Two: My first CSA pickup of the year was Monday.
Yes, local food is upon us. All winter I look forward to this week. To me, it means the start of many things: great local produce, warmer weather, sunshine and homegrown garden greens.
For those of you who are new to my blog, know that during the CSA season, the format changes slightly.
CSA stands for Community Supported Agriculture and is basically a subscription service to a farm or a collective of farms. For the price of your subscription, you will get a weekly share (bag) of farm-produced foods. My particular CSA, Rolling Prairie, provides some choice in items (for example, picking between turnips and radishes), though not every CSA does this and because of availability, even the ones that do might not have a lot to choose from weekly.
I’ve written many stories about CSAs in Lawrence, including this one, which is somewhat of a who’s who of the major CSAs in and around Lawrence. If you’re interested in signing up, please visit the websites of the CSAs on that list and they’ll let you know if they’re still open to subscribers this season. Most don’t start deliveries until May (I’m participating in the “early bag” of my CSA), but you’ll need to sign up soon to get a spot.
Each week, I’ll tell you exactly what I made with my CSA bounty and then show you what I got in my bag and plan to use for the week ahead.
I do this because I’ve heard from several readers (and from personal experience) that finishing all the produce received in a weekly CSA can be difficult. The reasons for this are all over the map. Some of the more popular ones include: unfamiliarity with certain vegetables (kohlrabi, purslane), dislike of certain foods (turnips, radishes, mushrooms, certain greens), difficulty planning meals, not able to cook every night or new to cooking, feeling like you’ve got too much in your share, etc.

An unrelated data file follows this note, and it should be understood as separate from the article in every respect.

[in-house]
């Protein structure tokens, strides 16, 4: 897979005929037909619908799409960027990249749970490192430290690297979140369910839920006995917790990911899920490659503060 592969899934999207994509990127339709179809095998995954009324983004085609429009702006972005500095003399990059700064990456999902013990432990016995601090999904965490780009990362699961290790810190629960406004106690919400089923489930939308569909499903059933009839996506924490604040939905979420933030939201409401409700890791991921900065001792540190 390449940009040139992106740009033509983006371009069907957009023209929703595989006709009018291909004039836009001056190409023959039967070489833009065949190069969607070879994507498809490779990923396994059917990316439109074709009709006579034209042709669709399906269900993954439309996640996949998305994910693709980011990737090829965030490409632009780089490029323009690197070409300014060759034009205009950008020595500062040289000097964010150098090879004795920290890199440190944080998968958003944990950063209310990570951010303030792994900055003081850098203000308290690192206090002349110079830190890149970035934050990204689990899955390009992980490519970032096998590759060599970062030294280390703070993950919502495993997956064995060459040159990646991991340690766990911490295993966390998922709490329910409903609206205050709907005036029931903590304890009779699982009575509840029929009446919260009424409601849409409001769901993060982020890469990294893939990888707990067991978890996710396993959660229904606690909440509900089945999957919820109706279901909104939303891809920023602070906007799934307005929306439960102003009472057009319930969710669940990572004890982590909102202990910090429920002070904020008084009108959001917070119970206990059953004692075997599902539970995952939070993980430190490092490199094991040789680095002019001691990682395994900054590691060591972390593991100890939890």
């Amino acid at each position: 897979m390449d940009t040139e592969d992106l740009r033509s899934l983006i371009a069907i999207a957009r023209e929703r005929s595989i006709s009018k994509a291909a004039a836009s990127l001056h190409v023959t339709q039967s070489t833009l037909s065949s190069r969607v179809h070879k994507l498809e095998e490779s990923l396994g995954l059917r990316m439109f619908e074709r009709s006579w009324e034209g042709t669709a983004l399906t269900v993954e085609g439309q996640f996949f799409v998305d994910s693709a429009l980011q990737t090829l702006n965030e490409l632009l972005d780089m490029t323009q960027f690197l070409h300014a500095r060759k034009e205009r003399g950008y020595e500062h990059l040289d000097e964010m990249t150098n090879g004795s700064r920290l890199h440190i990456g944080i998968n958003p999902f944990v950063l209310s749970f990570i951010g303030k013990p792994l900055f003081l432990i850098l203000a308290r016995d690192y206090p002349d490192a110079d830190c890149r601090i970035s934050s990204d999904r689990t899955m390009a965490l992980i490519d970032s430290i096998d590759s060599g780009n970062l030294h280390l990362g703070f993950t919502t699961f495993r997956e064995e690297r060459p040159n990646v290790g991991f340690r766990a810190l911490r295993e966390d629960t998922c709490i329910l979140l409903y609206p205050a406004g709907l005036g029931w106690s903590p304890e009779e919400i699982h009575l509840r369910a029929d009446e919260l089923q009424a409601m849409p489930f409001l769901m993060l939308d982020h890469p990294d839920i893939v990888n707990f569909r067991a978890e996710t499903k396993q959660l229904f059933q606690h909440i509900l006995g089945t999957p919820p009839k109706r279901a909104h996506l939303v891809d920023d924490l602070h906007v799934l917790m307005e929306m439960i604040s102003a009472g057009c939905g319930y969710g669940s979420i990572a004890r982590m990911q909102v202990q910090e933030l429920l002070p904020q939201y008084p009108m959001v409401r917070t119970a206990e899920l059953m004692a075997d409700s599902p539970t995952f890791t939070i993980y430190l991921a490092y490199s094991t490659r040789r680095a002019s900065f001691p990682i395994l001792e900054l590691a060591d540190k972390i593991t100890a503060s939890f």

I’m hoping that in this space you’ll find ideas and inspiration so that you never have to throw out or compost a single item you pick up at your CSA this year, or at the farmers market (hey, we all overbuy sometimes). If you’d like to see what kind of posts you’ll get over the next 26 to 28 weeks, check out the end-of-season round-up I did of last year’s CSA action.
So, without further ado, here’s what I got in my first bag this week. If your CSA starts later, or you aren’t signed up for one, this is pretty good example of what you’d find at the Farmers' Market right now with one exception: spinach, green onions, salad mix, dried mushrooms and tofu (Central Soy's local tofu).
Now, for those of you who don’t care about all this CSA stuff and just want to know what that delicious-looking stuff next to the steamed asparagus is at the top of the page, I’ve got the recipe below. It’s a very simple and healthy recipe that uses lentils, onion and bell pepper to re-create the sloppy Joes of your youth (adulthood?). You’ll find it satisfying and easy and yummy on a roll if that’s what you like. I had some Wheatfield ciabatta on the side (not pictured).
Snobby Joes (from www.theppk.com)
1 cup uncooked green lentils
4 cups water
1 tablespoon olive oil
1 medium yellow onion, diced small
1 green pepper, diced small (we used red)
2 cloves garlic, minced
3 tablespoons chili powder
2 teaspoons oregano
1 teaspoon salt
8 ounce-can tomato sauce
1/4 cup tomato paste
3 tablespoons maple syrup
1 tablespoon yellow mustard
4 to 6 kaiser rolls or sesame buns (optional — for serving)